I have my hot coffee, a partially obscured view of the harbour skyline, and almost a week's worth of facial hair.

Our potted plants have been struggling lately. Being from arid Australia, I thought that they needed more water. That turned out to be the wrong thing to do. We have been plagued by small black flies for a while now and I thought that they were fruit flies. They seemed to love playing in the soil in our potted plants. We only discovered this morning that they are the adult forms of Fungus Gnats. Here's a picture (not to scale):

[source: Texas Agricultural Extension Service; ]

Yuck! I hate Fungus Gnats. And they have been killing our plants! Bastards!

Yes, with a quick search via Google we found a description that matched our situation and when we investigated the top inch or so of soil we found a plethora of Fungus Gnats in the larval stage, wriggling around like they were part of some kind of perverse Disco Fever boogie woogie. Argh! There were many treatments suggested in the sites we visited but one recurrent piece of advice was to let the top layer of soil dry out. Oops! My arid origins had proved the undoing of my favourite ferns which I intermittently doted upon with the care and concern of grandfather who loves his kids when he has time for them (when he remembers to water them). Well, to be honest I only watered them a few times. Andrea watered them more regularly as part of the grander scheme of watering for which I respect and admire her. It takes a lot of memory to remember to water plants all the time. I would probably have to write it on a calendar or come up with some other kind of memory cuing system. Anyhow, while we are stuck with the Fungus Gnats for the time being, their days are numbered and don't extend into double digits! Try to tell me that I don't know how to talk tough!

Fungus Gnat kill sheet: Saturday 19th April - larvae 7, adults 12.

Friday, April 18, 2008

Friday Fruit

Ahh, finally Friday has arrived and mostly diffused into the space time continuum, leaving only the bit after I finish work and get home. And now that I am home I'm having a nice guava and a hot cup of tea - perfect. The guava is fresh too; None of that two-week-old, picked-too-early produce that fills the shelves of the supermarkets and markets back home. No, I can be pretty sure, despite not being able to ask them due to a non-existent mastery of the Chinese language, that a large proportion of the fruit and vegetables I buy are grown by the guy or lady I'm giving my money to. I can also be pretty sure that what I buy here is a lot fresher than the stuff back home. That's one of the great things about my existence here.

I was thinking today about how strange life would have been for our ancestors living in an age before time was being tracked and measured. In a time before clocks and calendars. In a time where... how did people conceive of the passage of time? They would have had the daily diurnal cycle, the passage of the sun through the sky and the transition from dark to light to dark again. The concept we know as the day would have been pretty obvious as the cycle takes place relatively quickly, fast enough to be noticeable. I'm sure that they would also have, over time, seen and predicted the seasonal rhythms, the transition through summer to winter and back to summer again. Thus they would have been familiar with the concept we know of as the year. But beyond that unit of time, what else is there? There is nothing else. Nothing external to human goings-on anyway. Beyond the yearly cycle there is only repetition of what has gone before. What kind of sense of the greater passage of time did our ancestors have?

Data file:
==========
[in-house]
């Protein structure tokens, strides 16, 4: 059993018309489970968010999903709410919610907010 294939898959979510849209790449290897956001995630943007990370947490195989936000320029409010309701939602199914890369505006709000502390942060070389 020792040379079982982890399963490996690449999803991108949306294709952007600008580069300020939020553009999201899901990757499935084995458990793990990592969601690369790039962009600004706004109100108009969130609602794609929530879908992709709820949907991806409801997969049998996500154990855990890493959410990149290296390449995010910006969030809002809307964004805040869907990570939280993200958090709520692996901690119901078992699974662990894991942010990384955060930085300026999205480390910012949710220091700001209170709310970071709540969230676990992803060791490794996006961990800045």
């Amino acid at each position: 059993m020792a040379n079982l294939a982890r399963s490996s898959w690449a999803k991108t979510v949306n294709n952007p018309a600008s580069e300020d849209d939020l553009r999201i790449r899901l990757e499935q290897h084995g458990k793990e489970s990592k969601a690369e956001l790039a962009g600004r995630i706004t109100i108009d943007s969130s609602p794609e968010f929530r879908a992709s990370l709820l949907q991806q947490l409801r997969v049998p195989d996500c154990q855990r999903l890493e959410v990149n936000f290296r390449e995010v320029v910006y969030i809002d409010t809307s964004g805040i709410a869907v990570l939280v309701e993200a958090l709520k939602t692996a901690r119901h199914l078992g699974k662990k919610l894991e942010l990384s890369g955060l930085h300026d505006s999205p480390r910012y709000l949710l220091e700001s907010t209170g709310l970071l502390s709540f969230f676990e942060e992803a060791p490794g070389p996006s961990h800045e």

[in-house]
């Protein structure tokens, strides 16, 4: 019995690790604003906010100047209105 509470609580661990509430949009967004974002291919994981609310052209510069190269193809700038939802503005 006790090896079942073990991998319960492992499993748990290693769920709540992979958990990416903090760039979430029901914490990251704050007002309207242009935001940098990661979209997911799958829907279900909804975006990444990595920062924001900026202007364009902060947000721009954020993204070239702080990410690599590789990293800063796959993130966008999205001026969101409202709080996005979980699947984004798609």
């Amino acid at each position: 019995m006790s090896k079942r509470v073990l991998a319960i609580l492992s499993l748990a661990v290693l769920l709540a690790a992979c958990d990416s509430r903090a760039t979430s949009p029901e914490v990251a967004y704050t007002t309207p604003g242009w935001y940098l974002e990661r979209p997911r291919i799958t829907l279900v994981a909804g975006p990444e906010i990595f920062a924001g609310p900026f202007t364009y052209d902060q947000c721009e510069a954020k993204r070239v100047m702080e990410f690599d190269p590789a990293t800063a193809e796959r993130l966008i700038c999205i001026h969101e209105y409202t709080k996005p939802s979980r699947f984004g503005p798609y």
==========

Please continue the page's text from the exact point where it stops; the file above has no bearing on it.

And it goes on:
I suppose that throughout the span of an individual's life he or she would experience and afterwards live with the evidence of the accumulated changes that took place as they lived their lives. You could look at it another way in that perhaps, lacking objective and properly quantitative measures of time, their sense of the passage of time was more qualitative. If I lived in those halcyon days where you could work a few hours a day and spend the rest at leisure (as Jared Diamond suggests) wouldn't I have a sense of how my own body had been changing over time? I would have been aware of how a living human body physically ages over time from birth to death and I would have some idea of where my own body belonged on that spectrum, giving me an idea of my age relative to other humans. I think this would also provide a sense of the passage of time that extended beyond the current generation to generations that had gone before (direct ancestors known to the current generation) and generations to come. I think that the length of a human life would have been a very important ingredient in whatever conceptualisation of a greater time scale people possessed. You could then measure the seasonal cycles that came and went and it would mean something when viewed in the context of human lifetimes. You could work out how long an average life was by keeping track of the seasons that passed and measure the greater passage of time in terms of generational lifespans. Thus you would have at least a rough measure of time greater than a year, the largest afforded by our environment.

My guava was very good.

The first post

I have huge expectations for my first post so I will keep it brief lest the enterprise be mangled by all sorts of preconceptions and politics.

Friday morning and I have a bit of time before I leave for school (work). I have been getting up at 6:30am for at least a month now and it feels good getting up out of bed and doing more than just getting to work. I usually read for a while and take my time getting ready for work. I might start spending some time on the internet as part of my morning routine.

Akk!, I can't handle the performance anxiety. This post is over!